When it comes to "Jack the Giant Slayer," many of America's critics think its fee, fye, humdrum.
The Bryan Singer-directed fantasy adventure from Warner Bros. debuted Friday to mixed reviews, with the Wall Street Journal and the New York Times , among others, complaining that this beanstalk's not worth climbing. "Jack the Giant Slayer" -- the name an apparent attempt to up the action ante and expunge any references to agriculture -- premiered to a mediocre 52 percent "rotten" rating on critics aggregator Rotten Tomatoes.
The film stars Nicholas Hoult and Ewan McGregor and cost a reported $195 million to produce.
For TheWrap's Leah Rozen, that wasn't money well-spent. She acknowledged that the film was "fitfully amusing" and praised Hoult's performance, but said that the picture did not have a strong sense of identity.
"The problem is that 'Jack' is never antic enough to be a true comedy or original enough in its action sequences to seem like more than a warmed over version of too many movies we've seen before," Rozen writes.
In the Wall Street Journal, Joe Morgenstern implies that the studio should have shoveled more of those millions towards script development. Singer's riff on the classic fairytale is little more than a pretext for special effects wizardry, the critic writes.
"The stalk itself is immense, a tuberous tangle of runaway growth at the intersection of Hollywood and vine," Morgenstern writes. "Yet no one stops for the slightest expression of astonishment when the beanstalk bursts from a single bean to fill the sky, and there's lots of noise but little jubilation when it finally comes crashing down. It's hard to be jubilant, or anything close, about Bryan Singer's elaborate riff on the classic fairy tale, which was shot in indifferent 3-D and stars Nicholas Hoult as Jack and Eleanor Tomlinson as Isabelle, the princess he loves."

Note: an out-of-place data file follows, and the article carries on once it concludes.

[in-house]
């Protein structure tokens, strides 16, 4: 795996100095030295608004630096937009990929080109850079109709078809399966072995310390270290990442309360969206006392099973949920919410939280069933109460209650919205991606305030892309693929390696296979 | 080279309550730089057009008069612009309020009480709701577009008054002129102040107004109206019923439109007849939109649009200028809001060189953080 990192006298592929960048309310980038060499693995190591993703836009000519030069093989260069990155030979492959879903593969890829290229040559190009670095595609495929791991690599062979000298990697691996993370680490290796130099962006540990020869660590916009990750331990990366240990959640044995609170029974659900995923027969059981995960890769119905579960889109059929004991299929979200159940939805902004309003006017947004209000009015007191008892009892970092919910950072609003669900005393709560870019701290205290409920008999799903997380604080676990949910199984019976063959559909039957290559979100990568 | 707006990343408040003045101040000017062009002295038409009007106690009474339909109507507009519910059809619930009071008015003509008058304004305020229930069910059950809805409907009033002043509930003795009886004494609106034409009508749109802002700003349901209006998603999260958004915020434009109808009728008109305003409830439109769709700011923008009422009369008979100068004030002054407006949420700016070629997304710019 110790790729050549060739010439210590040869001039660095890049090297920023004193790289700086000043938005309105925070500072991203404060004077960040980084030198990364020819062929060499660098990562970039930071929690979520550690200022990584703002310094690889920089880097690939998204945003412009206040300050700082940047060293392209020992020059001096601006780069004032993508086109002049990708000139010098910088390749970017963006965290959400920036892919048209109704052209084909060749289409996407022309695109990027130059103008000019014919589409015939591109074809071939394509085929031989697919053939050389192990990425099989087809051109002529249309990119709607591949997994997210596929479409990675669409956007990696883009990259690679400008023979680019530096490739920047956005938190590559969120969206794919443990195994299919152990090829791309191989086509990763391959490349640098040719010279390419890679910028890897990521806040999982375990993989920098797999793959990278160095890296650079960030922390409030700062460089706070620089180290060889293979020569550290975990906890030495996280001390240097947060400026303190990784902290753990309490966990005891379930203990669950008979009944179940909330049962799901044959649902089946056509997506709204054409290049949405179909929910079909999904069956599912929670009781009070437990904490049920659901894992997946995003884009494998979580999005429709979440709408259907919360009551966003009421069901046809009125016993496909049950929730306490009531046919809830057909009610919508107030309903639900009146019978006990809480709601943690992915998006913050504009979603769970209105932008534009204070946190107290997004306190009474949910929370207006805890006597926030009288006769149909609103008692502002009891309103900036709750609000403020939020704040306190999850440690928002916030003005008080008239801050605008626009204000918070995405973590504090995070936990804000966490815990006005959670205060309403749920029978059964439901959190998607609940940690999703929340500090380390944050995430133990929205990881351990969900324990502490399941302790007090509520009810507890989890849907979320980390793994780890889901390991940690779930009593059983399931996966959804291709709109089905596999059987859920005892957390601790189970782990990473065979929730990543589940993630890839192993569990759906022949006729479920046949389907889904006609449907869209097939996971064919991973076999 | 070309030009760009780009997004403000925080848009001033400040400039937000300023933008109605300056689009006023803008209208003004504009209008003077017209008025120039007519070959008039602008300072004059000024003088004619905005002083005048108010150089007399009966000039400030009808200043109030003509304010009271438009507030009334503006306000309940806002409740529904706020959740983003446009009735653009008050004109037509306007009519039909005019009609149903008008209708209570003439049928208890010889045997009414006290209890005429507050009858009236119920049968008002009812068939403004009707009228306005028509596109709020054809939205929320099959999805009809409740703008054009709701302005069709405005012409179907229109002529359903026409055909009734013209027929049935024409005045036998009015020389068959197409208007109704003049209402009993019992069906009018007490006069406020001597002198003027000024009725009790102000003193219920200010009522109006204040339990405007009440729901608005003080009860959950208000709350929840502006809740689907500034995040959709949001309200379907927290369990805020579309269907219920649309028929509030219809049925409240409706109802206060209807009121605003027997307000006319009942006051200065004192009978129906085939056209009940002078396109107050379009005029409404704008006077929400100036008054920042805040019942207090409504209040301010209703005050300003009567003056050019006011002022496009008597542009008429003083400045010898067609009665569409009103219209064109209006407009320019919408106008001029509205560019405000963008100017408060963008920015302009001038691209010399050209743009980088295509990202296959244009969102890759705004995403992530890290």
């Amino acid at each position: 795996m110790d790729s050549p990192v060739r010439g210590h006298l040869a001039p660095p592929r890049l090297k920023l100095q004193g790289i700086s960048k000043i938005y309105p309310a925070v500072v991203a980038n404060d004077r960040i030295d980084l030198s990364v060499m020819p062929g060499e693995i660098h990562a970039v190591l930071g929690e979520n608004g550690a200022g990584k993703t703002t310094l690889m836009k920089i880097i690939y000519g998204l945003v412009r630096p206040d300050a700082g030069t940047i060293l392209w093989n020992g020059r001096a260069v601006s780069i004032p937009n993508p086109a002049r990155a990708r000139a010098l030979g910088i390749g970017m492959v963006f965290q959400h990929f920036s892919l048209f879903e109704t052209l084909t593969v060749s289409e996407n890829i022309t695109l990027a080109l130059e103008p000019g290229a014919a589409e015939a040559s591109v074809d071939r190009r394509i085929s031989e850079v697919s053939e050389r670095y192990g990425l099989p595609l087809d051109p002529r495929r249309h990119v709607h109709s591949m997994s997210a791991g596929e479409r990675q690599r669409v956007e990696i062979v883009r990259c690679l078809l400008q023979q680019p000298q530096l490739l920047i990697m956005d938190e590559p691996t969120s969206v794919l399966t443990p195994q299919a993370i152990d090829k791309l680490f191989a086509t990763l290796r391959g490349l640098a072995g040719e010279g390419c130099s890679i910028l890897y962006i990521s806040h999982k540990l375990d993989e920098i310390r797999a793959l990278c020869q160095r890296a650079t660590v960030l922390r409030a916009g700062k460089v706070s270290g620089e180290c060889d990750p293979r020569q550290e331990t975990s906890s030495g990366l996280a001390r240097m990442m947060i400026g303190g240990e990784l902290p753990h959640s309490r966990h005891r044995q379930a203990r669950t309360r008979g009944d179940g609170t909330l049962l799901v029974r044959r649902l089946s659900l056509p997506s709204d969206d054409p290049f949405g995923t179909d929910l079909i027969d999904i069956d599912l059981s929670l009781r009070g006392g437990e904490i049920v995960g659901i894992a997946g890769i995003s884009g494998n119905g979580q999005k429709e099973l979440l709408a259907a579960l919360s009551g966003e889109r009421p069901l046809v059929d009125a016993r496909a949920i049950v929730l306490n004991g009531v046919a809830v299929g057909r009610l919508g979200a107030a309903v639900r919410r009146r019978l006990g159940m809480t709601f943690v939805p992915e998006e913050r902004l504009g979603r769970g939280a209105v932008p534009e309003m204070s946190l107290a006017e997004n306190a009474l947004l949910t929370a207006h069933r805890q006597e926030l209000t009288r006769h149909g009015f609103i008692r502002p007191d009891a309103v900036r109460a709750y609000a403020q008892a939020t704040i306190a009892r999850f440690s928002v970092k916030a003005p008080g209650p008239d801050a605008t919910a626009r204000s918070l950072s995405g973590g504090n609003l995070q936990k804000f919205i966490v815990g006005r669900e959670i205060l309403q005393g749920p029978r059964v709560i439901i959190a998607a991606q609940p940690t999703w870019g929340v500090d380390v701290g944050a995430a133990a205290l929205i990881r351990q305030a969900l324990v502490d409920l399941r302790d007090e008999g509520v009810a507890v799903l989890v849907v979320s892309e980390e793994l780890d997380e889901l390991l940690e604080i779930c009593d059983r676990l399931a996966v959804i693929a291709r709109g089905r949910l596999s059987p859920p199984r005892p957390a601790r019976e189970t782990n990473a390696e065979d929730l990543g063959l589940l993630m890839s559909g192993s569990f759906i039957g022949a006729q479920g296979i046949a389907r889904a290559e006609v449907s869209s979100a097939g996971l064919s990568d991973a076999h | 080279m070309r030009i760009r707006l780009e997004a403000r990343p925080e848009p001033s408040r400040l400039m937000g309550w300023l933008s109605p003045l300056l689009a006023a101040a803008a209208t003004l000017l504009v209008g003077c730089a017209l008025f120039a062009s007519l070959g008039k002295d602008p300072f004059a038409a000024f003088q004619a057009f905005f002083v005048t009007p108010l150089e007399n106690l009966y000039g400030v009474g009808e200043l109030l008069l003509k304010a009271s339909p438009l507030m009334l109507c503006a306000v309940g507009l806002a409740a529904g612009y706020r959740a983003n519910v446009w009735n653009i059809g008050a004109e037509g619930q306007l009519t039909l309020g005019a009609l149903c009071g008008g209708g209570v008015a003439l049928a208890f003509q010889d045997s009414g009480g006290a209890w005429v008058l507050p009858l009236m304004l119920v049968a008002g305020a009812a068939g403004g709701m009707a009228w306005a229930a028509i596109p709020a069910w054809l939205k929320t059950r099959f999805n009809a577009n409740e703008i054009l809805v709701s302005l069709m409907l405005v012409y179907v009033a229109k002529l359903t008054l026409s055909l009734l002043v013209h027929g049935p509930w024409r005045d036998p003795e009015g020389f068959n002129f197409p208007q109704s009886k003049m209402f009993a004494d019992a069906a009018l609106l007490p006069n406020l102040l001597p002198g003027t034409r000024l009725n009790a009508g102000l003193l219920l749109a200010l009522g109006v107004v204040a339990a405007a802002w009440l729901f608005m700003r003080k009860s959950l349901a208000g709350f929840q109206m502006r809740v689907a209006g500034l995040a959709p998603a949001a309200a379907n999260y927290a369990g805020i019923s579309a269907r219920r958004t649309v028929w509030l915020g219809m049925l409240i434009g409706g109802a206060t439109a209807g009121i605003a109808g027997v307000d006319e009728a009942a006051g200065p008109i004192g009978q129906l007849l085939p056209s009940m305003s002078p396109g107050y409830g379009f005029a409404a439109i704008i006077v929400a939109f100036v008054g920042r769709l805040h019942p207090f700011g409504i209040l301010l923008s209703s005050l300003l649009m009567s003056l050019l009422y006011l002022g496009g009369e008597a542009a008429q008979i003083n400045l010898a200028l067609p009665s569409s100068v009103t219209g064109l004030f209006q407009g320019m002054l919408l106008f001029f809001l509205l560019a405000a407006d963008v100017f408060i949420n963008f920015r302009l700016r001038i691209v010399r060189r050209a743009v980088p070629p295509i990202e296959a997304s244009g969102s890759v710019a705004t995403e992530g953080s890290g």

Manohla Dargis was impressed by the beanstalk even as she was unenchanted by the action unfolding around it. In The New York Times, she wrote that the first parts of the picture are intermittently enjoyable, but that it fails to sustain its sense of adventure through the closing credits.
"If it drifts with increasing frequency it's because, well, this finally is just a digitally souped-up, one-dimensional take on 'Jack and the Beanstalk,' capped by the kind of interminable blowout that makes many big-studio entertainments feel as long as the last Oscars," Dargis writes.
NPR's Ian Buckwalter found more to praise in Singer's vision than Dargis. He said the film was entertaining and well constructed, even as he noted that it had a case of tonal hiccups.
"Last year's two Snow White films effectively demonstrated the dichotomy of approaches for fairy tale adaptations," Buckwalter writes. "Mirror Mirror took the younger route, with bright colors and dwarf-pratfall humor. Snow White and the Huntsman was the darker, more adult take on the story. Singer's film attempts unsuccessfully to satisfy both impulses, and tends to be most successful when sticking to the latter. Those missteps might lead to some disappointment, but with modest expectations, Jack the Giant Slayer is at worst a pleasant diversion."
Christy Lemire praised the film for being "cheeky," but never "cutesy," and pronounced the proceedings to be "a whole lot of fun." In her review in the Associated Press, she hailed the visual effects and the chemistry between Hoult's Jack and Eleanor Tomlinson, who plays the princess who captures his heart.
"While the look of it is medieval, the vibe seems more current, but it's not so anachronistic as to be self-referential and subversive along the lines of a 'Shrek,' for example," Lemire writes. "In that regard, it actually ends up being pleasingly old-fashioned."
For the Boston Globe's Tom Russo, "Jack the Giant Slayer" is one ride worth taking. He praised Singer for applying wit to all the spectacle and for upping the ante with an action-heavy third act.
"The stratospheric beanstalk is a show-stealing effects element, veritably exploding into the story, and — spoiler? — eventually coming down like some green apocalypse," Russo writes. "And the heroes' entry into the giants' realm is fairly stunning stuff, a collection of eerie scenes that brazenly cast King Kong's Skull Island into the Middle Ages."
Looks like somebody is about to get quoted on the poster.